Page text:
Also known as double-cut red clover. Most widely adapted of the true clovers. Mixes well with grass, used for hay, pasture, and soil improvement. Fertile, well-drained loams, silt loams, even fairly heavy textured soils are preferred to light or gravelly soils.
It is a good source of Vitamin A, Niacin and Calcium, and a very good source of Dietary Fiber, Vitamin C, Vitamin K, Thiamin, Riboflavin, Folate, Pantothenic Acid, Iron, Magnesium, Phosphorus, Zinc, Copper and Manganese. Red clover sprouts are easily digested, too.
How to sprout red clover seeds.
You will need:
- 1 Tsp of red clover seeds
- 1 quart wide mouth canning jar (any quart jar will work, but the wide mouth jars are easier to use) with mesh screen or cheese cloth.
- Measure 1 teaspoon of red clover seeds into a quart canning jar. Fill the jar with water.
- Cover the jar with a fine mesh screen and secure the screen tightly to the jar with the canning jar ring or a rubber band. Keep the jar room temperature and let the seeds soak for at least 5 hours, overnight is better (8-12 hrs).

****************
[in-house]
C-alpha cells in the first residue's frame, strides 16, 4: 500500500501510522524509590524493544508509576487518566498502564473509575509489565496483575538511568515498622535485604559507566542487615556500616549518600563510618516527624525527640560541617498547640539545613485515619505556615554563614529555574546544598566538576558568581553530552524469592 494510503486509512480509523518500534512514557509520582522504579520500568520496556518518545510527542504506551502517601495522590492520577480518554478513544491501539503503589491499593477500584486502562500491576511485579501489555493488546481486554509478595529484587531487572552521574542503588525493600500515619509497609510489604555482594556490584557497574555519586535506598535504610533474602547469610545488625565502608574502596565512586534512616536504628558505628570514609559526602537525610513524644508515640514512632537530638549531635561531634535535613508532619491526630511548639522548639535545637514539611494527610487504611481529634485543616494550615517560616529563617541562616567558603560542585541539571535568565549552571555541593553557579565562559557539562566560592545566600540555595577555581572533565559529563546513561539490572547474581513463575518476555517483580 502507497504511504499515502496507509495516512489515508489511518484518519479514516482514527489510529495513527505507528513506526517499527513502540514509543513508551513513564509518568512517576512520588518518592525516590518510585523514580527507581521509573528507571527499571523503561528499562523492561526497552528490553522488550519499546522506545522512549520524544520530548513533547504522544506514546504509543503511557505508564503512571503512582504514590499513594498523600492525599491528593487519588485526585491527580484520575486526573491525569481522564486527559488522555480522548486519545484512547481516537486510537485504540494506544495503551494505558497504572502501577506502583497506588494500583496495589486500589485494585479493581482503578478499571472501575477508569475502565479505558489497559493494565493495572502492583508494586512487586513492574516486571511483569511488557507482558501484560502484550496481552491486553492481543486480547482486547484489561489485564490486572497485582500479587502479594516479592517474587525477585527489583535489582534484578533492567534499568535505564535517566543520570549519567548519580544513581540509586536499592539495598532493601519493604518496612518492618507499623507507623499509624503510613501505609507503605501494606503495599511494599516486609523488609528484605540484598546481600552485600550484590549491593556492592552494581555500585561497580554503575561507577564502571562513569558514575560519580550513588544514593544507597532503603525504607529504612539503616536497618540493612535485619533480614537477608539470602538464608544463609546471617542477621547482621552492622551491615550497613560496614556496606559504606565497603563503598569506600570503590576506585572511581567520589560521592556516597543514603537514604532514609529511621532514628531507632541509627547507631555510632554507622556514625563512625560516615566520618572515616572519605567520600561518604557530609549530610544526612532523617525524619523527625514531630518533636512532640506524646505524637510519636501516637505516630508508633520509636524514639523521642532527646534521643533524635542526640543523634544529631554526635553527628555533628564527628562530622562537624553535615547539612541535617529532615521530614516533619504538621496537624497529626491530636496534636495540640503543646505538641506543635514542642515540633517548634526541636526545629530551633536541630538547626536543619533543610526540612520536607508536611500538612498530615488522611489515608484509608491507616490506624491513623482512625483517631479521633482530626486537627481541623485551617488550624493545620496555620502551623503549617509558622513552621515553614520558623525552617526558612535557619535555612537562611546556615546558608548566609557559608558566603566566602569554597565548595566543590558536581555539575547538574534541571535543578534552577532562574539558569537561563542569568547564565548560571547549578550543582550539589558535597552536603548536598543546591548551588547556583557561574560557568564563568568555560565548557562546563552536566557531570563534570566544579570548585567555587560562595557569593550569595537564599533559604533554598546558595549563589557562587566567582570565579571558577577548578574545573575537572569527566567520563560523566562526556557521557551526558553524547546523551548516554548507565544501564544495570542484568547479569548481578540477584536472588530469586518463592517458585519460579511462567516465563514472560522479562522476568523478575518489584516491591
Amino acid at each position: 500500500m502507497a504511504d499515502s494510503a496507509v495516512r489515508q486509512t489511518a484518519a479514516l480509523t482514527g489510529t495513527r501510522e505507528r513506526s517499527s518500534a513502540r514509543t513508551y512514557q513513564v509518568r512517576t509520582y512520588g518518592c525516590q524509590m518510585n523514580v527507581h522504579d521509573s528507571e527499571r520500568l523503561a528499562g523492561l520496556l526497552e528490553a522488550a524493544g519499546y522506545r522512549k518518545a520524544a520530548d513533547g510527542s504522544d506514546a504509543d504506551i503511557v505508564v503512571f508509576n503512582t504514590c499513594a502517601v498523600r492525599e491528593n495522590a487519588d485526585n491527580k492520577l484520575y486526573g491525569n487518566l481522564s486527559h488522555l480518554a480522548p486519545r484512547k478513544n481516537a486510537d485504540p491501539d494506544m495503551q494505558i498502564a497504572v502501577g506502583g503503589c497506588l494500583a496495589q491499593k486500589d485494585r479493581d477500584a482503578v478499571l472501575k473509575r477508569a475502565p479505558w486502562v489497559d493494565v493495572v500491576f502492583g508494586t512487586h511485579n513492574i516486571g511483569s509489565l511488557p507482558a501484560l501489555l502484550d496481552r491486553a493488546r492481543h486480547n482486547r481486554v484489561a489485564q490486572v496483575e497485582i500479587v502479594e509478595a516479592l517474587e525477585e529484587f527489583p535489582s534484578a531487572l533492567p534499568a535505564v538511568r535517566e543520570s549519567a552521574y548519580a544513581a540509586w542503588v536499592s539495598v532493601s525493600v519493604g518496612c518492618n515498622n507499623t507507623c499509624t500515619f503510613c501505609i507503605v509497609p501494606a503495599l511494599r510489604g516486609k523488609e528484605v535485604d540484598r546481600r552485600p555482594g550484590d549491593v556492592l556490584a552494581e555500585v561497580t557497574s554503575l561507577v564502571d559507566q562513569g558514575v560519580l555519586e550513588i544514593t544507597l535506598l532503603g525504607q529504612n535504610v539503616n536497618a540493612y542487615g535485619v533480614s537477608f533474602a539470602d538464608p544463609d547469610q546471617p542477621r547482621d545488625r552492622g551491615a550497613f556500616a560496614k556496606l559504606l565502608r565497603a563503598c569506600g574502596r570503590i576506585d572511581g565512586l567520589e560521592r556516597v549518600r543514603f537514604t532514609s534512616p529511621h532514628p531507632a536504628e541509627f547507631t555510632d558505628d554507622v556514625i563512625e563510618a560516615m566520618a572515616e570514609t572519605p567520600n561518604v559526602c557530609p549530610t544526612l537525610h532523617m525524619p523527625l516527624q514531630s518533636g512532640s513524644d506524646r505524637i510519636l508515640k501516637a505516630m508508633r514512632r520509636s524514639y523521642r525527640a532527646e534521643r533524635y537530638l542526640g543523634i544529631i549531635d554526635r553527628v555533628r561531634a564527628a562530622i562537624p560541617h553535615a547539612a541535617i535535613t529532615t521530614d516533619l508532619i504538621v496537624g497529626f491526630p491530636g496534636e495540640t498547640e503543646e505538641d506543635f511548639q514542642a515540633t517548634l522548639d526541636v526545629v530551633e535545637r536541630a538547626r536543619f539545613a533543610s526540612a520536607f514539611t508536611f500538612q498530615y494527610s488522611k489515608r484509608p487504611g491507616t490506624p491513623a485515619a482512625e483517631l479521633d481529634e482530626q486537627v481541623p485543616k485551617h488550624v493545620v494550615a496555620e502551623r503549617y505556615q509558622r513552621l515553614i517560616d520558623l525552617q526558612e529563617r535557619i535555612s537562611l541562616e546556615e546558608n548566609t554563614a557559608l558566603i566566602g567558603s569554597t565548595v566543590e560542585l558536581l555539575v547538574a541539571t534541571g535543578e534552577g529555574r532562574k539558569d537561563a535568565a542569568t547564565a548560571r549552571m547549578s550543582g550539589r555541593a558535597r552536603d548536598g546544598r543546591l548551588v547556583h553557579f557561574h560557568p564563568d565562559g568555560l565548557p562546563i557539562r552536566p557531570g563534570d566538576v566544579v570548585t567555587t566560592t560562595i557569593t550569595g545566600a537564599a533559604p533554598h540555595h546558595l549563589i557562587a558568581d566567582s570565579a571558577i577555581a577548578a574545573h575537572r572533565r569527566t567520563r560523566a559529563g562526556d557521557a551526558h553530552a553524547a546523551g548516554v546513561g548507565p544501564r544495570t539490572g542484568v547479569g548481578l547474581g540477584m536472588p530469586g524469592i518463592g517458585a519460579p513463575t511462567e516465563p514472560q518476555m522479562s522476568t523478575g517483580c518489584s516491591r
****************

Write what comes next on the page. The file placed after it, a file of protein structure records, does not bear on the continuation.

- Empty the water through the mesh the following morning, then rinse the seeds and drain again. Tip the jar upside down at an angle and set it in a bowl to allow the water to continue to drain. A dish drying rack works well for this.
- Rinse and drain the clover seeds two to three times every day. Continue to soak the clover seeds at night and rinse during the day until you see the beginning of tiny leaves. At that time, move the jar near a sunny spot
- Drain the sprouts a final time when all the seeds have sprouted, which usually takes about five to six days. Tip the jar upside down in a bowl and allow the sprouts to drain for eight to 12 hours, or until the sprouts feel dry to the touch.
- Store the clover sprouts in the refrigerator (make sure they are dry to the touch!). The sprouts can last up to six weeks, but the taste is better when the sprouts are fresh.
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This product was added to our catalog on Tuesday 13 March, 2007.